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17 Things No One Tells You About San Francisco

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The City by the Bay is full of unexpected treasures!

17 Things No One Tells You About San Francisco

Will Varner / BuzzFeed / ThinkStock

We have a Wave Organ that literally turns waves into music.

We have a Wave Organ that literally turns waves into music.

Flickr: koocheekoo

It was constructed by the Exploratorium back in 1986, and uses a series of pipes that interact with the waves to produce beautiful melodies.

There are dog treat and cat food vending machines in Duboce Park.

http://instagram.com/p/1qiLXlMkmf

In case you’re out with your pet and realize you forgot to bring snacks for them!

And a pet cemetery in the Presidio.

And a pet cemetery in the Presidio.

Flickr: robinzblog

Which isn’t nearly as creepy as it sounds. It’s actually pretty fun wandering through the cemetery looking at the eccentric tombstones.

There’s a gold fire hydrant in the Mission.

It’s located at the corner of 20th and Church, right next to Dolores Park, and it’s a significant item in the history of SF. After the 1906 earthquake, it provided water to put out fires that destroyed much of the city. In fact, it was the only working fire hydrant in the neighborhood, which is why it gets repainted every year on the anniversary of the quake.

We have nearly 70 privately owned public spaces throughout the city, where you can go to work, write, or just hang out.

17 Things No One Tells You About San Francisco

Flickr: jenniferwoodardmaderazo

17 Things No One Tells You About San Francisco

Flickr: ari

 

They’re maintained by private businesses, but are open to the public. Here’s a map.

Tiled stairs are totally a thing in SF.

Sundays!

A photo posted by ^Neeharika^ (@ineesta) on

The tiled steps are located on Moraga Street between 15th and 16th Avenues.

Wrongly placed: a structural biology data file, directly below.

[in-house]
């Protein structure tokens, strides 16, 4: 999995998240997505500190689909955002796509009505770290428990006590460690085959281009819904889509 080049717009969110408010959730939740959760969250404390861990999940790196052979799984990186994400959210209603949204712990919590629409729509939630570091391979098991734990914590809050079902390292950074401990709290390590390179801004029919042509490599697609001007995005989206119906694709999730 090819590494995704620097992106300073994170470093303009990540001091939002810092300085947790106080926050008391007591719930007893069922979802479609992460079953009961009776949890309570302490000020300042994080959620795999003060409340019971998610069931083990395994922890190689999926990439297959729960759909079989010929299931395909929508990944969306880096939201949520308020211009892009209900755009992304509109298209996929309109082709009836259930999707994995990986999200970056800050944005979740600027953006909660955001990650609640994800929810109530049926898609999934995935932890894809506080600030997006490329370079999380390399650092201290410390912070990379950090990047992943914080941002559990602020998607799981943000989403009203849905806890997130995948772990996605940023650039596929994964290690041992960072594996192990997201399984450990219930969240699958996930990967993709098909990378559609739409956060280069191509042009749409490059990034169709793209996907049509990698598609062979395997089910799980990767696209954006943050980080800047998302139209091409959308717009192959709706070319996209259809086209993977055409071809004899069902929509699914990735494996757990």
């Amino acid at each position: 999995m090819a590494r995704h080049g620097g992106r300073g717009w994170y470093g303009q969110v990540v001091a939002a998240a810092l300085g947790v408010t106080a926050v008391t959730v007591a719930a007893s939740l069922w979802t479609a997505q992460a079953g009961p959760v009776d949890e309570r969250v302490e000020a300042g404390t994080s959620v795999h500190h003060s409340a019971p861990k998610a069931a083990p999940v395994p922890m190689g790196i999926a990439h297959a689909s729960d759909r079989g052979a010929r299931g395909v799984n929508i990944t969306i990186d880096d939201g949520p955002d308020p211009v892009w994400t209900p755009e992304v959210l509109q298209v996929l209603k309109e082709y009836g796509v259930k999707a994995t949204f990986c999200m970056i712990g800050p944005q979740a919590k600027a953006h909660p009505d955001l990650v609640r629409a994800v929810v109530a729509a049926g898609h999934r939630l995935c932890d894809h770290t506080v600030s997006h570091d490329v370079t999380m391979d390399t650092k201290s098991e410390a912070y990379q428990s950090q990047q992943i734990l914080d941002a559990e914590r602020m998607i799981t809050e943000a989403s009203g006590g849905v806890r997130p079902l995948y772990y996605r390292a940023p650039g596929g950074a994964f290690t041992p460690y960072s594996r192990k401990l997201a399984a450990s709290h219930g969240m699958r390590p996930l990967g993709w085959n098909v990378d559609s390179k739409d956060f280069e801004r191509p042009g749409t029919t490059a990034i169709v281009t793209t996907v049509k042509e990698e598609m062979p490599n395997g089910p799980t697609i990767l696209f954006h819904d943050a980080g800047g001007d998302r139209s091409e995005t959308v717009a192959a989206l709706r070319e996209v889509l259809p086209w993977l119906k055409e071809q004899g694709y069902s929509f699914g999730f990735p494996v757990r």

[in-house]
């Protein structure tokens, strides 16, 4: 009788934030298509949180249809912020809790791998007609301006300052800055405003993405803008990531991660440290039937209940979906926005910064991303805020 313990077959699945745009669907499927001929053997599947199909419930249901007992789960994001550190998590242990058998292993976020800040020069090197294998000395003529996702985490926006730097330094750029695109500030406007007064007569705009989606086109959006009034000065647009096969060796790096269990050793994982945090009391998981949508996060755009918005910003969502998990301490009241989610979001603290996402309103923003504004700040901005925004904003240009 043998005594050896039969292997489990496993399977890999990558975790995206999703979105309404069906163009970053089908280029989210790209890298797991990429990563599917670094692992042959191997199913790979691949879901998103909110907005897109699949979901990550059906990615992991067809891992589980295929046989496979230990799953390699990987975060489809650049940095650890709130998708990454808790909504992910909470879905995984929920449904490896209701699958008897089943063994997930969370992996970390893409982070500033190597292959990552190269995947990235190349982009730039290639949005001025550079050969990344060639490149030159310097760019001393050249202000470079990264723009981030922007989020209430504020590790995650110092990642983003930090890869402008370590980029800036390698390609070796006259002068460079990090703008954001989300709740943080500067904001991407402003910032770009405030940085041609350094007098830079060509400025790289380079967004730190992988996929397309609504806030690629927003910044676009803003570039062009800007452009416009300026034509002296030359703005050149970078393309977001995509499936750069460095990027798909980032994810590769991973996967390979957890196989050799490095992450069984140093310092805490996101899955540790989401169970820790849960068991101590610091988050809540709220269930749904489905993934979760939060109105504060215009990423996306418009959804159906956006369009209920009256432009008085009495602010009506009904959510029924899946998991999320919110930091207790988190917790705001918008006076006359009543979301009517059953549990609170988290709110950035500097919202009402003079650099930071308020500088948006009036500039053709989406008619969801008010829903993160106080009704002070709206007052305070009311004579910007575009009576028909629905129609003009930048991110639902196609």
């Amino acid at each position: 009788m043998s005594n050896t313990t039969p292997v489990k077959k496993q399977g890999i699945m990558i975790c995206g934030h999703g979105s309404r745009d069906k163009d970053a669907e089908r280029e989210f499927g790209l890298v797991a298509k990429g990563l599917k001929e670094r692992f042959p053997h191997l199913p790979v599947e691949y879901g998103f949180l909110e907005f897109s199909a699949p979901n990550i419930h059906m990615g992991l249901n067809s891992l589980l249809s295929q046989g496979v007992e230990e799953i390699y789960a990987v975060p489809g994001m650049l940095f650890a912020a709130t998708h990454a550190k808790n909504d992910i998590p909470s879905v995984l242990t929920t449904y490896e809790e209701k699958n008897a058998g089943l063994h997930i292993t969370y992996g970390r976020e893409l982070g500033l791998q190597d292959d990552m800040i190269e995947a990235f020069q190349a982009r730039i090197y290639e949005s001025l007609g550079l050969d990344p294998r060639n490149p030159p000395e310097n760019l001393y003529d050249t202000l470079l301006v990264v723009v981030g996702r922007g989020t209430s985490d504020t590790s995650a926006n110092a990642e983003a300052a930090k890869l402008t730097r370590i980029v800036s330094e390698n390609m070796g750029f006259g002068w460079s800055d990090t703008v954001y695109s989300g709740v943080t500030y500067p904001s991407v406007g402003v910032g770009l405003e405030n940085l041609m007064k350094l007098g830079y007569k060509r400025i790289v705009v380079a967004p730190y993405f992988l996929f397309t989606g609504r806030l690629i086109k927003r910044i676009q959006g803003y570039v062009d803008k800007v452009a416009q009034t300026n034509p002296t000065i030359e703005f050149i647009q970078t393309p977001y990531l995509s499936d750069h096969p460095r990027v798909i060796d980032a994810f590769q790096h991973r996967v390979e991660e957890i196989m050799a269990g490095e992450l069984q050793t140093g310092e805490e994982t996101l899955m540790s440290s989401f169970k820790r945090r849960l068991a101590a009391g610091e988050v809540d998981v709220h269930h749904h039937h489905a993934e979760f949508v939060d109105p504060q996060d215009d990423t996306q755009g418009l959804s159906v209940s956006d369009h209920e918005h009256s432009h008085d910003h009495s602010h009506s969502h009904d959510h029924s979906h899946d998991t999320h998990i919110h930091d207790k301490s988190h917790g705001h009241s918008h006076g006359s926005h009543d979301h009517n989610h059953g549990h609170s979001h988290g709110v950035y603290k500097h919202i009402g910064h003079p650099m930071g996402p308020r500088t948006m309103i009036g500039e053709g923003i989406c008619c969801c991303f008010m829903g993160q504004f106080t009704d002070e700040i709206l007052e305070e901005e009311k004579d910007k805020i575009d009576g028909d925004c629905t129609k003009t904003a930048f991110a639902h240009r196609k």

This is an actual street.

This is labeled as Harry Street on Google map and street sign…#onlyinsf #harrystreet #stairmaster #wtf

A photo posted by Annie An (@hianniebananie) on

Google Maps calls it Harry Street, but it’s known among locals as the Harry Steps. The street, which connects Laidley and Beacon, was so steep that it had to be turned into a stairway.

There’s a concrete slide in the Castro.

I feel like a kid here. #sewardstreetslides #minipark #sfsecret #SF #slides #adventures

A photo posted by Sean Thompson (@seanthom93) on

It can be found in Seward Mini Park at the corner of Seward Street and Acme Alley. Planning to hit up the slides? Just make sure to bring a piece of cardboard to slide on.

The San Francisco Art Institute has a roof deck with spectacular views of the city.

Sailboats in the bay #SFAIrooftop #SFAI

A photo posted by San Francisco Art Institute (@sfaiofficial) on

It’s a great place to go for a picnic with a view!

Some of the best art in the city can be found just by wandering the streets.

An alley full of awesome #streetart @ #balmystreet #sanfrancisco #balmystreetmurals

A photo posted by Kuja Kettu (@_kujakettu_) on

Looking for incredible street art? Head to both Balmy Street and Clarion Alley.

There’s a rope swing in the Glen Park neighborhood.

Literally on top of the world. Maybe I'll stay forever. #billygoatpark

A photo posted by Amanda Lungren (@aamandii) on

Go to Billy Goat Hill Park to experience this rope swing with incredible views of the city.

You can set up a beach bonfire at Ocean Beach.

You can set up a beach bonfire at Ocean Beach.

Flickr: s__i

The beach has a limited number of fire pits, but if you can snag one, and construct a decent fire, then you’ll have an epic night on the beach. That is, unless it starts raining.

We have eerie underground tunnels that you can explore.

#sanfrancisco #underground #tunnelsofsf #explore #urbanexploration #tunnels #sfsecrets

A photo posted by Taylor Hansen (@taylorjameshansen) on

Although many of the highly decorated tunnels rumored to be located in Chinatown can’t be accessed by the public, you can find an underground tunnel that begins at 48th Avenue and Cabrillo Street in the Richmond District.

The city is home to multiple mega sundials, the largest of which is in the Ingleside Terraces neighborhood.

The city is home to multiple mega sundials, the largest of which is in the Ingleside Terraces neighborhood.

Flickr: sfbrightworks

And they’re surprisingly accurate!

We have a Spire in the Presidio.

spire.

A photo posted by Chelsea Ross (@chelsross) on

It’s over 100 feet tall and can be found on the Bay Area Ridge Trail. Designed by Andy Goldsworthy, the Spire was made from 38 cypress trees.

And a waterfront labyrinth you can explore.

http://instagram.com/p/uGw_tvJ_Uy

It’s called Land’s End Labyrinth for obvious reasons.

There’s a doored rabbit hole in Golden Gate Park.

Into the rabbit hole… @GoldenGatePark

A photo posted by Keane Li (@keaneiscool) on

But no sign of the White Rabbit. Unfortunately.

Source: buzzfeed.com